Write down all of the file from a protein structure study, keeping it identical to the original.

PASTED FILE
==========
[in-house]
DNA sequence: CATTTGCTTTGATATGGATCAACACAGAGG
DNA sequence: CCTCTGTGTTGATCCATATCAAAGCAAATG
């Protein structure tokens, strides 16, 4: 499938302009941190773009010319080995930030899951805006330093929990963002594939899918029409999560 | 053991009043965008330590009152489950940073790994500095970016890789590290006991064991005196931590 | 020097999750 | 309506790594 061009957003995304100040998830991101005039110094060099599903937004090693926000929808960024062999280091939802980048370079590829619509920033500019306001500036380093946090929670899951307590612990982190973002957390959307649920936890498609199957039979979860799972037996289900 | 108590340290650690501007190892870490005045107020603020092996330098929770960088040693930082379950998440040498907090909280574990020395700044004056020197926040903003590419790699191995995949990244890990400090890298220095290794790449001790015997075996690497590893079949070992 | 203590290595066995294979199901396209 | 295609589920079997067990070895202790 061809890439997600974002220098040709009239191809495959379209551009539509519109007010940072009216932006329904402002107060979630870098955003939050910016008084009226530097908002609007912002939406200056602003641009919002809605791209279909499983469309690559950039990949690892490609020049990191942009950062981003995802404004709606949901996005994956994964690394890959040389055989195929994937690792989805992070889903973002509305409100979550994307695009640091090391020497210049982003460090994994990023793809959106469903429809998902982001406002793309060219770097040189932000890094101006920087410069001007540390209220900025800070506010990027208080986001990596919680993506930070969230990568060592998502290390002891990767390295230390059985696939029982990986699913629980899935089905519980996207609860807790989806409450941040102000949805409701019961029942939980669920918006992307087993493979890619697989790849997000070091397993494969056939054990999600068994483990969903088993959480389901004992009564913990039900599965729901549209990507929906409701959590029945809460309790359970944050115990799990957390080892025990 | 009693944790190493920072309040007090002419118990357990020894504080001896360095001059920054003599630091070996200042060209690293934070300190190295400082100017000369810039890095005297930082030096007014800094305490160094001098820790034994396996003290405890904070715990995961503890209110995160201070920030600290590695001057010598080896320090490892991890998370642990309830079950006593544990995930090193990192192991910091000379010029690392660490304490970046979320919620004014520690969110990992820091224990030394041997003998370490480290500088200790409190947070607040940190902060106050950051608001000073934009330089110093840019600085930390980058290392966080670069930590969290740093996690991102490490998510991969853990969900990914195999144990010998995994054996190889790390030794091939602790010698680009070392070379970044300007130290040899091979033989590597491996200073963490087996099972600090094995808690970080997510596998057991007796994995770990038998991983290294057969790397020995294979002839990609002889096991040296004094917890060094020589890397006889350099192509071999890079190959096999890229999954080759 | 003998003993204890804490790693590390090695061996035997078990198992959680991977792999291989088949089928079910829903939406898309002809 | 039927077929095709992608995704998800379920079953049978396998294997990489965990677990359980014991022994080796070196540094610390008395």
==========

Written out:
[in-house]
DNA sequence: CATTTGCTTTGATATGGATCAACACAGAGG
DNA sequence: CCTCTGTGTTGATCCATATCAAAGCAAATG
């Protein structure tokens, strides 16, 4: 499938302009941190773009010319080995930030899951805006330093929990963002594939899918029409999560 | 053991009043965008330590009152489950940073790994500095970016890789590290006991064991005196931590 | 020097999750 | 309506790594 061009957003995304100040998830991101005039110094060099599903937004090693926000929808960024062999280091939802980048370079590829619509920033500019306001500036380093946090929670899951307590612990982190973002957390959307649920936890498609199957039979979860799972037996289900 | 108590340290650690501007190892870490005045107020603020092996330098929770960088040693930082379950998440040498907090909280574990020395700044004056020197926040903003590419790699191995995949990244890990400090890298220095290794790449001790015997075996690497590893079949070992 | 203590290595066995294979199901396209 | 295609589920079997067990070895202790 061809890439997600974002220098040709009239191809495959379209551009539509519109007010940072009216932006329904402002107060979630870098955003939050910016008084009226530097908002609007912002939406200056602003641009919002809605791209279909499983469309690559950039990949690892490609020049990191942009950062981003995802404004709606949901996005994956994964690394890959040389055989195929994937690792989805992070889903973002509305409100979550994307695009640091090391020497210049982003460090994994990023793809959106469903429809998902982001406002793309060219770097040189932000890094101006920087410069001007540390209220900025800070506010990027208080986001990596919680993506930070969230990568060592998502290390002891990767390295230390059985696939029982990986699913629980899935089905519980996207609860807790989806409450941040102000949805409701019961029942939980669920918006992307087993493979890619697989790849997000070091397993494969056939054990999600068994483990969903088993959480389901004992009564913990039900599965729901549209990507929906409701959590029945809460309790359970944050115990799990957390080892025990 | 009693944790190493920072309040007090002419118990357990020894504080001896360095001059920054003599630091070996200042060209690293934070300190190295400082100017000369810039890095005297930082030096007014800094305490160094001098820790034994396996003290405890904070715990995961503890209110995160201070920030600290590695001057010598080896320090490892991890998370642990309830079950006593544990995930090193990192192991910091000379010029690392660490304490970046979320919620004014520690969110990992820091224990030394041997003998370490480290500088200790409190947070607040940190902060106050950051608001000073934009330089110093840019600085930390980058290392966080670069930590969290740093996690991102490490998510991969853990969900990914195999144990010998995994054996190889790390030794091939602790010698680009070392070379970044300007130290040899091979033989590597491996200073963490087996099972600090094995808690970080997510596998057991007796994995770990038998991983290294057969790397020995294979002839990609002889096991040296004094917890060094020589890397006889350099192509071999890079190959096999890229999954080759 | 003998003993204890804490790693590390090695061996035997078990198992959680991977792999291989088949089928079910829903939406898309002809 | 039927077929095709992608995704998800379920079953049978396998294997990489965990677990359980014991022994080796070196540094610390008395």